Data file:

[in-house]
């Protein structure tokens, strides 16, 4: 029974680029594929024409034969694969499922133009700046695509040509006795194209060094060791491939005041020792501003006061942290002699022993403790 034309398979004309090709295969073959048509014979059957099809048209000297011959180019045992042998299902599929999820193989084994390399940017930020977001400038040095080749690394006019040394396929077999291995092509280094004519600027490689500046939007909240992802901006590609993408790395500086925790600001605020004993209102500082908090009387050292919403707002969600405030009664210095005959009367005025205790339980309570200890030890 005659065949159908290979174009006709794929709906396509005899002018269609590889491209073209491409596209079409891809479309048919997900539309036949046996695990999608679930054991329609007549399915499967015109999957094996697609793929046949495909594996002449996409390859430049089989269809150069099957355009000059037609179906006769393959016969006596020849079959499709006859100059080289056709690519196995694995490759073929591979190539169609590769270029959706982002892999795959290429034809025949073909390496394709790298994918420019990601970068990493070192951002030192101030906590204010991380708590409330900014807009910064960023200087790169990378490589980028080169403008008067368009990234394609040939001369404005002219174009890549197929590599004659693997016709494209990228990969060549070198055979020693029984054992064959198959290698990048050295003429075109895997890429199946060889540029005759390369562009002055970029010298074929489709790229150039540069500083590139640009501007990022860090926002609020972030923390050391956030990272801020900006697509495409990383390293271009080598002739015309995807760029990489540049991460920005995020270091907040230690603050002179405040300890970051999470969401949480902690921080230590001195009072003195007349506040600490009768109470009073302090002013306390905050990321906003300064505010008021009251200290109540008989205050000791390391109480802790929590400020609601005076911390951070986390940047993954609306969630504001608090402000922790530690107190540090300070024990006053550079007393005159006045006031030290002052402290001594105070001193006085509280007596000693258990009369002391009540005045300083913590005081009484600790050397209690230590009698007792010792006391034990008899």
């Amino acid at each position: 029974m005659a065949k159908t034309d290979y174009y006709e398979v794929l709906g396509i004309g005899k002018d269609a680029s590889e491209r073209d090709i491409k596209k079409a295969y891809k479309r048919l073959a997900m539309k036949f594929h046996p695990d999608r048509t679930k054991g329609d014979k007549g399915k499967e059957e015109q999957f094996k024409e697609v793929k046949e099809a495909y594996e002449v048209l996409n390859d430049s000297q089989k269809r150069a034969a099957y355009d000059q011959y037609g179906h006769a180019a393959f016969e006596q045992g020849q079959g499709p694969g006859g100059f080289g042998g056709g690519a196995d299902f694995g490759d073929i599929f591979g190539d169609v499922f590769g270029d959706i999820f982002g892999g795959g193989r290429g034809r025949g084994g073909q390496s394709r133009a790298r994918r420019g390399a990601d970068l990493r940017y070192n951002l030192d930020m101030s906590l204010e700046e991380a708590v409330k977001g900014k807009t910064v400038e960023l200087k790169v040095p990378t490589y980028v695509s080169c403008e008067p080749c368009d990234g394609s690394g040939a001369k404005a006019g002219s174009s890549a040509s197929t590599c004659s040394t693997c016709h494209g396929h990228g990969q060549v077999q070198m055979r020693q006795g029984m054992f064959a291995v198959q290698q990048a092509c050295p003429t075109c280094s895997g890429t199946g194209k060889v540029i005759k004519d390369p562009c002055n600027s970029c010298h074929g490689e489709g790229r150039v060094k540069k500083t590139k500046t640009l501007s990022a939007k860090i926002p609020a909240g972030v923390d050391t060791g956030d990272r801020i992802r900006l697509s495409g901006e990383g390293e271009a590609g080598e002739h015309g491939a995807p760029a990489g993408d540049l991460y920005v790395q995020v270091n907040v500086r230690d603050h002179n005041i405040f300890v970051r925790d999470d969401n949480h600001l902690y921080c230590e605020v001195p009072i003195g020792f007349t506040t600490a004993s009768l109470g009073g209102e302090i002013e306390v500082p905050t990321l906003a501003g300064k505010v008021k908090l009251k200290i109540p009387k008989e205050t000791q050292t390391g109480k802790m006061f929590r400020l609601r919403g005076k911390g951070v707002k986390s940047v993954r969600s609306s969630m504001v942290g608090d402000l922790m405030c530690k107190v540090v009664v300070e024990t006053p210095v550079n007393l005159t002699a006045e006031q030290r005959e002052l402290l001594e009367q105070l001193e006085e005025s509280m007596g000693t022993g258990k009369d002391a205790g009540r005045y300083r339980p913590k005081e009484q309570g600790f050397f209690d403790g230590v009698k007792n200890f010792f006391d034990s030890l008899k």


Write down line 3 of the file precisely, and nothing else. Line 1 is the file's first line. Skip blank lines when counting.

């Amino acid at each position: 029974m005659a065949k159908t034309d290979y174009y006709e398979v794929l709906g396509i004309g005899k002018d269609a680029s590889e491209r073209d090709i491409k596209k079409a295969y891809k479309r048919l073959a997900m539309k036949f594929h046996p695990d999608r048509t679930k054991g329609d014979k007549g399915k499967e059957e015109q999957f094996k024409e697609v793929k046949e099809a495909y594996e002449v048209l996409n390859d430049s000297q089989k269809r150069a034969a099957y355009d000059q011959y037609g179906h006769a180019a393959f016969e006596q045992g020849q079959g499709p694969g006859g100059f080289g042998g056709g690519a196995d299902f694995g490759d073929i599929f591979g190539d169609v499922f590769g270029d959706i999820f982002g892999g795959g193989r290429g034809r025949g084994g073909q390496s394709r133009a790298r994918r420019g390399a990601d970068l990493r940017y070192n951002l030192d930020m101030s906590l204010e700046e991380a708590v409330k977001g900014k807009t910064v400038e960023l200087k790169v040095p990378t490589y980028v695509s080169c403008e008067p080749c368009d990234g394609s690394g040939a001369k404005a006019g002219s174009s890549a040509s197929t590599c004659s040394t693997c016709h494209g396929h990228g990969q060549v077999q070198m055979r020693q006795g029984m054992f064959a291995v198959q290698q990048a092509c050295p003429t075109c280094s895997g890429t199946g194209k060889v540029i005759k004519d390369p562009c002055n600027s970029c010298h074929g490689e489709g790229r150039v060094k540069k500083t590139k500046t640009l501007s990022a939007k860090i926002p609020a909240g972030v923390d050391t060791g956030d990272r801020i992802r900006l697509s495409g901006e990383g390293e271009a590609g080598e002739h015309g491939a995807p760029a990489g993408d540049l991460y920005v790395q995020v270091n907040v500086r230690d603050h002179n005041i405040f300890v970051r925790d999470d969401n949480h600001l902690y921080c230590e605020v001195p009072i003195g020792f007349t506040t600490a004993s009768l109470g009073g209102e302090i002013e306390v500082p905050t990321l906003a501003g300064k505010v008021k908090l009251k200290i109540p009387k008989e205050t000791q050292t390391g109480k802790m006061f929590r400020l609601r919403g005076k911390g951070v707002k986390s940047v993954r969600s609306s969630m504001v942290g608090d402000l922790m405030c530690k107190v540090v009664v300070e024990t006053p210095v550079n007393l005159t002699a006045e006031q030290r005959e002052l402290l001594e009367q105070l001193e006085e005025s509280m007596g000693t022993g258990k009369d002391a205790g009540r005045y300083r339980p913590k005081e009484q309570g600790f050397f209690d403790g230590v009698k007792n200890f010792f006391d034990s030890l008899k």